This early 19th-century beaded pouch bag pictures ladies at tea on one side and around a piano on the other. The beading, fringe and silk lining are in excellent condition. It sold recently for $1,026 at a Theriault’s auction in California.

BEACHWOOD, Ohio – Beaded purses of various shapes were in fashion for all of the 19th and 20th centuries. Shapes went in and out of fashion. Colorful and sparkling glass beads imported from Europe added to the knit and embroidered purses that were in style.

In the early 1800s, the reticule or drawstring bag was “in.” It was knitted with a bead in each stitch. And each bag had a drawstring closure and a long tassel at the bottom. By the 1840s, glass beads were used as trim on dresses and hats. The reticule was out, and rectangular beaded purses were made with geometric or pictorial designs and fancy metal frames.

Early 1900s fashions went back to the earlier beaded purses, and sometimes old frames were reused. Metal beads came into use in the 1840s and were especially popular in purses. The beaded purses of flapper days often had deco designs, metal beads, fringe and a maker’s label inside. In the 1970s and ’80s, beaded purses were back for cocktail parties but again lost favor by 2000.

Now is the time to look for antique glass beaded purses. Prices have gone up during the past 10 years, but the bags are still bargains if you want a special purse. A collector today must examine a purse carefully to determine its age and quality.

Q: I have a Featherweight Singer sewing machine that has a seal on the right side of the top that reads “Golden Gate Exposition 1939.” I also have the original attachments, black case and instruction booklet. I would like to sell it all. Do you know what the set is worth and where I can sell it?

A: Singer was founded in New York City by Isaac Merritt Singer in 1851. The company still is in business. The Featherweight, Model No. 221, was introduced at the Chicago World’s Fair in 1933 and was made until 1964. It’s smaller and lighter in weight than earlier models because parts were made out of aluminum instead of cast iron. Machines with the “Golden Gate Exposition 1939” badge were made in October 1938. Not many were sold and machines in working condition with attachments, case and manual do sell today, often to be used. The Exposition badge adds a little to the machine’s value. Most vintage sewing machines sell for a few hundred dollars.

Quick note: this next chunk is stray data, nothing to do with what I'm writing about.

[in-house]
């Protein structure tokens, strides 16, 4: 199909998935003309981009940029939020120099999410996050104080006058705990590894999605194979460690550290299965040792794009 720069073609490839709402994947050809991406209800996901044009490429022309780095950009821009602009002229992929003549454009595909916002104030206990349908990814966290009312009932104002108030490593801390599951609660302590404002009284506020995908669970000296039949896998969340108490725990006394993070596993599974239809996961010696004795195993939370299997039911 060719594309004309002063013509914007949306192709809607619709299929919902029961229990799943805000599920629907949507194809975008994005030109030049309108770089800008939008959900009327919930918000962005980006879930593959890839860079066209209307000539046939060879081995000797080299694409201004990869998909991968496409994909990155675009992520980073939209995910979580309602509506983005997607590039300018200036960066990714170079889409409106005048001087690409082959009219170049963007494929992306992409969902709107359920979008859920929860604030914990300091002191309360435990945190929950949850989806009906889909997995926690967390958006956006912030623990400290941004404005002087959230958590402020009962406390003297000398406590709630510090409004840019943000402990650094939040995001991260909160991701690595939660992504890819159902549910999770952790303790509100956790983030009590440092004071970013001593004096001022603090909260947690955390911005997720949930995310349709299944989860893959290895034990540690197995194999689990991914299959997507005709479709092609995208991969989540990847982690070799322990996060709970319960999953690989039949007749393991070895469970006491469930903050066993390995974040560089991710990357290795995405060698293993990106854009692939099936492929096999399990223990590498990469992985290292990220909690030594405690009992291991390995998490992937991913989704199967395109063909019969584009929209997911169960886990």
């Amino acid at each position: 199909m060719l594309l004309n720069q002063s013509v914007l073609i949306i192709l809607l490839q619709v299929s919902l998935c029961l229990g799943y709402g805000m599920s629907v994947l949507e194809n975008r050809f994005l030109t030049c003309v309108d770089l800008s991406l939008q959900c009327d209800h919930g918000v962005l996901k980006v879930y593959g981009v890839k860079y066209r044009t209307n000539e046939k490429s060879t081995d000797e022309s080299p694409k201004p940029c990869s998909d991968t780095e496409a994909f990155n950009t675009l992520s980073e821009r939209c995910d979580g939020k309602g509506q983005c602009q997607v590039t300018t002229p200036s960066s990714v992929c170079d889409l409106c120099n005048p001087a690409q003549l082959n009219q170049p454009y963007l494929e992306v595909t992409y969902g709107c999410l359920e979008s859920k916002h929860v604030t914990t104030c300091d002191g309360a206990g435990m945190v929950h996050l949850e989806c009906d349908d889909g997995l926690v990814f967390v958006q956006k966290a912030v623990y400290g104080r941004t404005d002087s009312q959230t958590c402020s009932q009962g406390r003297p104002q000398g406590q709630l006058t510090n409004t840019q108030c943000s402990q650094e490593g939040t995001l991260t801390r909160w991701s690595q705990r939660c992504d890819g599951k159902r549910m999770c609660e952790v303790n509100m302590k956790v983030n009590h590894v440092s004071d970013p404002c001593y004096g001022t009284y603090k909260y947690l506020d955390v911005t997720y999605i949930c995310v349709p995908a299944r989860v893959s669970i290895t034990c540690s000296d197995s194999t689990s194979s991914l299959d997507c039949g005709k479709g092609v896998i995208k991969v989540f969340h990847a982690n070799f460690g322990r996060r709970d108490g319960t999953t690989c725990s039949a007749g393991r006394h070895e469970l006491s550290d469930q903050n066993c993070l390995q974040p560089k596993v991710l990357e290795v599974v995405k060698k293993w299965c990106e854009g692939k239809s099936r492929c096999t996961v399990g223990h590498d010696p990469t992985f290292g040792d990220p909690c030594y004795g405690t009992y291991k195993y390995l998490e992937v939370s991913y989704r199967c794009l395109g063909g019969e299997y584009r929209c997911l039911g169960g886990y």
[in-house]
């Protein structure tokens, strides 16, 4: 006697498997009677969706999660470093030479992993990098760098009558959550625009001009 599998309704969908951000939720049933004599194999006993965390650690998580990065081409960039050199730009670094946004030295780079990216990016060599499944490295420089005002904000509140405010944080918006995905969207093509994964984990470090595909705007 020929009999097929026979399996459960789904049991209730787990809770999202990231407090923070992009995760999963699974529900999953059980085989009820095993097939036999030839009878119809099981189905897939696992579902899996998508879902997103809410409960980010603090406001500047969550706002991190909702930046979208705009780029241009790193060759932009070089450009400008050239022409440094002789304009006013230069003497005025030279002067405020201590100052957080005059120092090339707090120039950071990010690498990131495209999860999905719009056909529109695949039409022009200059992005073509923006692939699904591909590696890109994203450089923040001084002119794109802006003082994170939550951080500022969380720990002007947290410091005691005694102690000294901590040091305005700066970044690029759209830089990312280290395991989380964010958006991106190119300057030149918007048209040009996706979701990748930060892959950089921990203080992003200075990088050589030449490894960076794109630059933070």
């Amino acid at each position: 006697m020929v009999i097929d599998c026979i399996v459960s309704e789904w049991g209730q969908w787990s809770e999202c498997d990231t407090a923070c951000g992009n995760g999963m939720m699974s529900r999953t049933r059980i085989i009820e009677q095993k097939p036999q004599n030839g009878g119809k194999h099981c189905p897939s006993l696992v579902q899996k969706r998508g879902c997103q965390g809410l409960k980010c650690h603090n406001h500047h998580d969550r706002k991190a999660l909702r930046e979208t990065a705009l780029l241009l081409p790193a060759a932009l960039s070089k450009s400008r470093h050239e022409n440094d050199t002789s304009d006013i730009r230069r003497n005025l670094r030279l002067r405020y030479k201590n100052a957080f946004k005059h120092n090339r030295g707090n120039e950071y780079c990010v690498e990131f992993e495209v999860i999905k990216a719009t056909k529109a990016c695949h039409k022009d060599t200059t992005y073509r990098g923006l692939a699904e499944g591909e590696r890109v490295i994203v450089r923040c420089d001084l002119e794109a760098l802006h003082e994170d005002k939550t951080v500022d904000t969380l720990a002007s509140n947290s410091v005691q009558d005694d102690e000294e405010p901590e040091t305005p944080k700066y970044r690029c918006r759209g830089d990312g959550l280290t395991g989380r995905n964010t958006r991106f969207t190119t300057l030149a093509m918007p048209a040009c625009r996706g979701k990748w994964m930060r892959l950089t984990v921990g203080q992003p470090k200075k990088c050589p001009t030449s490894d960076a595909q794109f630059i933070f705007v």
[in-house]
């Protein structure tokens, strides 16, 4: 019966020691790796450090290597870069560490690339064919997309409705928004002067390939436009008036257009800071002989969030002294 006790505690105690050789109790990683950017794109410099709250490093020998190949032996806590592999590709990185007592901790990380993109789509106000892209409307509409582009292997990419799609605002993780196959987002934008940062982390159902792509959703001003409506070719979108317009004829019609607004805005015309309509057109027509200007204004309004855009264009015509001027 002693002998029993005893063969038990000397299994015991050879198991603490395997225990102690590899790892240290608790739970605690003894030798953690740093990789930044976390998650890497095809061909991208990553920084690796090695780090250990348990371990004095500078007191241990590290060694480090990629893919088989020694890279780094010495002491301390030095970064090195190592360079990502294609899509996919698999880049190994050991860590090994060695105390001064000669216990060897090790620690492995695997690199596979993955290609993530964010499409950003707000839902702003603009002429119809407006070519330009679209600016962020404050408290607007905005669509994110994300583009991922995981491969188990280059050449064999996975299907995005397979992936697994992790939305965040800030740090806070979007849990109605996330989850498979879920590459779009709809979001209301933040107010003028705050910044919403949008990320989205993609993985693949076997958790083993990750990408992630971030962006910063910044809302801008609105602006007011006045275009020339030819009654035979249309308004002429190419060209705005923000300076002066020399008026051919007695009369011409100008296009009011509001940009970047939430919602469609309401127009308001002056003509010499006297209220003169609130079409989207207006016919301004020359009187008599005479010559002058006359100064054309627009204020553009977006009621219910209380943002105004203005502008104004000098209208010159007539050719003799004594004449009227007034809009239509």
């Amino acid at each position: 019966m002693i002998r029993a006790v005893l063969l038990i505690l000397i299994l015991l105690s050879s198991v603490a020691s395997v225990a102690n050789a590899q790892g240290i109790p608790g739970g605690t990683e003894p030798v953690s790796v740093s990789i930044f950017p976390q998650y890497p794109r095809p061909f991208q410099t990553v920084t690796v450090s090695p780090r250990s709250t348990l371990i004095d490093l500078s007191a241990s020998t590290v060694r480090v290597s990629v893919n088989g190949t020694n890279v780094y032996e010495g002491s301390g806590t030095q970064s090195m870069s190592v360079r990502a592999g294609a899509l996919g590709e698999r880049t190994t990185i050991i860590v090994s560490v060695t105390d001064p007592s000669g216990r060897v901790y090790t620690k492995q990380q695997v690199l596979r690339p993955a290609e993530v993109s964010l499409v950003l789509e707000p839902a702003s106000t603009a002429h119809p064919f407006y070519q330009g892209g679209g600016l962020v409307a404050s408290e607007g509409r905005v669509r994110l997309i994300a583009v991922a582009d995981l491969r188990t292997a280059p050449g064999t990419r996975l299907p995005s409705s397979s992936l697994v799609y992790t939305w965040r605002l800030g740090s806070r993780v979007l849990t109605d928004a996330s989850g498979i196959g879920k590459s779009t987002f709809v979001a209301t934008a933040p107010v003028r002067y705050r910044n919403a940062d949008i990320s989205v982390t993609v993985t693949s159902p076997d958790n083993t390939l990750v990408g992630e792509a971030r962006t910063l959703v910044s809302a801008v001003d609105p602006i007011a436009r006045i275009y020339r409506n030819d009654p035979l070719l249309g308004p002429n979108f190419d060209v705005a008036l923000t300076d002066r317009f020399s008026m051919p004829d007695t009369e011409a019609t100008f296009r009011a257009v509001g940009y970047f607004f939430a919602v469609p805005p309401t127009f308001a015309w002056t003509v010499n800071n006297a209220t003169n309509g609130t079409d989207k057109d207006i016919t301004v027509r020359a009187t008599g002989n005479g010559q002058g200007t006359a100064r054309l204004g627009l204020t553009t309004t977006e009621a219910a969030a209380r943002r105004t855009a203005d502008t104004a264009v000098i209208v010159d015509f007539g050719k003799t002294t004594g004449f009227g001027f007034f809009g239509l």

Q: My old earthenware pot with two handles stands 6 inches high and holds about 3 1/2 quarts. The base is unglazed and the lid has reddish-brown glaze. The front of the pot is impressed “Red Wing, Provincial Ware, 29.” My oldest sister used to make baked beans in it for our family of seven. Is it worth anything?

A: The number “29” on your pot is the style number Red Wing gave to its four-quart stock pot. It’s sometimes advertised as a bean pot. The Provincial Ware bean pot came in quart and 1 1/2 quart sizes. Red Wing Pottery was in business in Red Wing, Minn., from 1878 to 1967. The company started out making stoneware jugs and canning jars and other utilitarian pottery, and later made dinnerware, vases and art pottery. Its Provincial Cooking Ware was introduced in 1941. Pieces from the line were reintroduced in 1963 and are marked on the bottom, not the side. The value of your stock pot is about $30 if it’s in good condition.

Q: I’m trying to find a value for my Dunhill lighter. It’s 14K gold with brushstrokes. Can you tell me what the lighter is worth?

A: The value of your lighter depends on the gold content and the price of gold when you sell it. The value of 24K gold is the highest because it is almost pure gold. Gold marked 14K is made of 58.33 percent gold and 41.7 percent other metals. Gold is mixed with copper, silver and zinc to make it stronger and less likely to show scratches. Prices for gold fluctuate, but you can find the current price online. An ounce of 14K gold was worth about $725 in January 2014. Gold lighters sell at auction for prices ranging from $150 to $500.

Q: I have a matchbook from the Stork Club that pictures a stork wearing a top hat and smoking a cigarette while standing on one leg. The words “Smoke Fatima” are written in the cigarette smoke. Only one match has been removed. Would this be of interest to a collector? If so, how do I contact one?

A: The Stork Club was in business in New York City from 1929 to 1965. Fatima was a popular brand of cigarettes made from a Turkish blend of tobacco. Most collectors want unused matchbooks. They usually take the matches out before storing or displaying them since they are only interested in the cover – unless the matches themselves have printing on them. Matchbook covers are sold online and at collectors’ swap meets and conventions. Most sell for just a few dollars. There is a club for matchbook cover collectors, the Rathcamp Matchcover Society, Matchcover.org.